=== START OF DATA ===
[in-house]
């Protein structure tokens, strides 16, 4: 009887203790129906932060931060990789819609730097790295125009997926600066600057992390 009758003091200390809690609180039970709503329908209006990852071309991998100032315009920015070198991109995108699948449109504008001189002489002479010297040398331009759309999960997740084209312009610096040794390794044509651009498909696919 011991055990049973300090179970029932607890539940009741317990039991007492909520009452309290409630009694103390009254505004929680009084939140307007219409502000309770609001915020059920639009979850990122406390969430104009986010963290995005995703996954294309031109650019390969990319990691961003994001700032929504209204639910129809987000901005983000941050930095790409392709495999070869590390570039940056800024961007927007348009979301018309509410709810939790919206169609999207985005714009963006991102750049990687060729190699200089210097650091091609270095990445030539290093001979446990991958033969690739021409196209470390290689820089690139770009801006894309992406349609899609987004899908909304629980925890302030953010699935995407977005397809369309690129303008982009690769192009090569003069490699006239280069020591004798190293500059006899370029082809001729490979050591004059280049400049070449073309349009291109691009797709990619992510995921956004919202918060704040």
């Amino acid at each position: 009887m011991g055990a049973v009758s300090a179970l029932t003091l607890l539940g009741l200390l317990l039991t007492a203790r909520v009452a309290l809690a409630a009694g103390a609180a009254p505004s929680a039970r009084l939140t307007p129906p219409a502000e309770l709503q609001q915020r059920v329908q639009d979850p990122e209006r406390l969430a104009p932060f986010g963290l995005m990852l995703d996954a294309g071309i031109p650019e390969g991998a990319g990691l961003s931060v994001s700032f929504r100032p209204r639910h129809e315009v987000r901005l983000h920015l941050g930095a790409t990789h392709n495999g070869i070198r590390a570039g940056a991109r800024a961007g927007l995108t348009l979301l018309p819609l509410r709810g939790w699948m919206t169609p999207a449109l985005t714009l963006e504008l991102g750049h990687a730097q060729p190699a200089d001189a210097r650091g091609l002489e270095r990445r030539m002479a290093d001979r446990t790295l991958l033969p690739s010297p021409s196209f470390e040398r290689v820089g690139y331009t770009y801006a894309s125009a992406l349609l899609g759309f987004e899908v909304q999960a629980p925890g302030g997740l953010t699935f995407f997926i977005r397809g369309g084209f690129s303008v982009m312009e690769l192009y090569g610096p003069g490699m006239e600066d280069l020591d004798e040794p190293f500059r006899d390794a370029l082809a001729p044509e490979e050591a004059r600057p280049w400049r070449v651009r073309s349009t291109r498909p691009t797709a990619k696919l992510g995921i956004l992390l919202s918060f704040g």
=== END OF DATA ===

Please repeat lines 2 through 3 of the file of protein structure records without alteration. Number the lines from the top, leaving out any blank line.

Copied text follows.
């Protein structure tokens, strides 16, 4: 009887203790129906932060931060990789819609730097790295125009997926600066600057992390 009758003091200390809690609180039970709503329908209006990852071309991998100032315009920015070198991109995108699948449109504008001189002489002479010297040398331009759309999960997740084209312009610096040794390794044509651009498909696919 011991055990049973300090179970029932607890539940009741317990039991007492909520009452309290409630009694103390009254505004929680009084939140307007219409502000309770609001915020059920639009979850990122406390969430104009986010963290995005995703996954294309031109650019390969990319990691961003994001700032929504209204639910129809987000901005983000941050930095790409392709495999070869590390570039940056800024961007927007348009979301018309509410709810939790919206169609999207985005714009963006991102750049990687060729190699200089210097650091091609270095990445030539290093001979446990991958033969690739021409196209470390290689820089690139770009801006894309992406349609899609987004899908909304629980925890302030953010699935995407977005397809369309690129303008982009690769192009090569003069490699006239280069020591004798190293500059006899370029082809001729490979050591004059280049400049070449073309349009291109691009797709990619992510995921956004919202918060704040």
């Amino acid at each position: 009887m011991g055990a049973v009758s300090a179970l029932t003091l607890l539940g009741l200390l317990l039991t007492a203790r909520v009452a309290l809690a409630a009694g103390a609180a009254p505004s929680a039970r009084l939140t307007p129906p219409a502000e309770l709503q609001q915020r059920v329908q639009d979850p990122e209006r406390l969430a104009p932060f986010g963290l995005m990852l995703d996954a294309g071309i031109p650019e390969g991998a990319g990691l961003s931060v994001s700032f929504r100032p209204r639910h129809e315009v987000r901005l983000h920015l941050g930095a790409t990789h392709n495999g070869i070198r590390a570039g940056a991109r800024a961007g927007l995108t348009l979301l018309p819609l509410r709810g939790w699948m919206t169609p999207a449109l985005t714009l963006e504008l991102g750049h990687a730097q060729p190699a200089d001189a210097r650091g091609l002489e270095r990445r030539m002479a290093d001979r446990t790295l991958l033969p690739s010297p021409s196209f470390e040398r290689v820089g690139y331009t770009y801006a894309s125009a992406l349609l899609g759309f987004e899908v909304q999960a629980p925890g302030g997740l953010t699935f995407f997926i977005r397809g369309g084209f690129s303008v982009m312009e690769l192009y090569g610096p003069g490699m006239e600066d280069l020591d004798e040794p190293f500059r006899d390794a370029l082809a001729p044509e490979e050591a004059r600057p280049w400049r070449v651009r073309s349009t291109r498909p691009t797709a990619k696919l992510g995921i956004l992390l919202s918060f704040g």